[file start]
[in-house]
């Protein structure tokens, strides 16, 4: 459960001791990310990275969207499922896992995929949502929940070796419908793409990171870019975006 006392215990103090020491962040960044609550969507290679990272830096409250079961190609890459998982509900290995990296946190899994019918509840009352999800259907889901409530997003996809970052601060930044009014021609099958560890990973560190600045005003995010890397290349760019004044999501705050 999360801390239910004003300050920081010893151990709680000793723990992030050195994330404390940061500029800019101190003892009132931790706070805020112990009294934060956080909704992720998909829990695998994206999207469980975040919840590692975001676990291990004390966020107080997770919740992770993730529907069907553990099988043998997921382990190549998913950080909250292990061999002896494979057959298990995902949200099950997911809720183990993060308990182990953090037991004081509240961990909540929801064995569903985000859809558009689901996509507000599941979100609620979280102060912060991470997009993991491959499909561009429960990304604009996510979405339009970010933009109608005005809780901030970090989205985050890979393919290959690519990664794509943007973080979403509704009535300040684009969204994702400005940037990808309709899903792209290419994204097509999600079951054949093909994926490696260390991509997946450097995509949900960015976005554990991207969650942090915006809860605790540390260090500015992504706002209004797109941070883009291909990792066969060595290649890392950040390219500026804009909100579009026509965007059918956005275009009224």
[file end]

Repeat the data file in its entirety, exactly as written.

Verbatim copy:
[in-house]
């Protein structure tokens, strides 16, 4: 459960001791990310990275969207499922896992995929949502929940070796419908793409990171870019975006 006392215990103090020491962040960044609550969507290679990272830096409250079961190609890459998982509900290995990296946190899994019918509840009352999800259907889901409530997003996809970052601060930044009014021609099958560890990973560190600045005003995010890397290349760019004044999501705050 999360801390239910004003300050920081010893151990709680000793723990992030050195994330404390940061500029800019101190003892009132931790706070805020112990009294934060956080909704992720998909829990695998994206999207469980975040919840590692975001676990291990004390966020107080997770919740992770993730529907069907553990099988043998997921382990190549998913950080909250292990061999002896494979057959298990995902949200099950997911809720183990993060308990182990953090037991004081509240961990909540929801064995569903985000859809558009689901996509507000599941979100609620979280102060912060991470997009993991491959499909561009429960990304604009996510979405339009970010933009109608005005809780901030970090989205985050890979393919290959690519990664794509943007973080979403509704009535300040684009969204994702400005940037990808309709899903792209290419994204097509999600079951054949093909994926490696260390991509997946450097995509949900960015976005554990991207969650942090915006809860605790540390260090500015992504706002209004797109941070883009291909990792066969060595290649890392950040390219500026804009909100579009026509965007059918956005275009009224």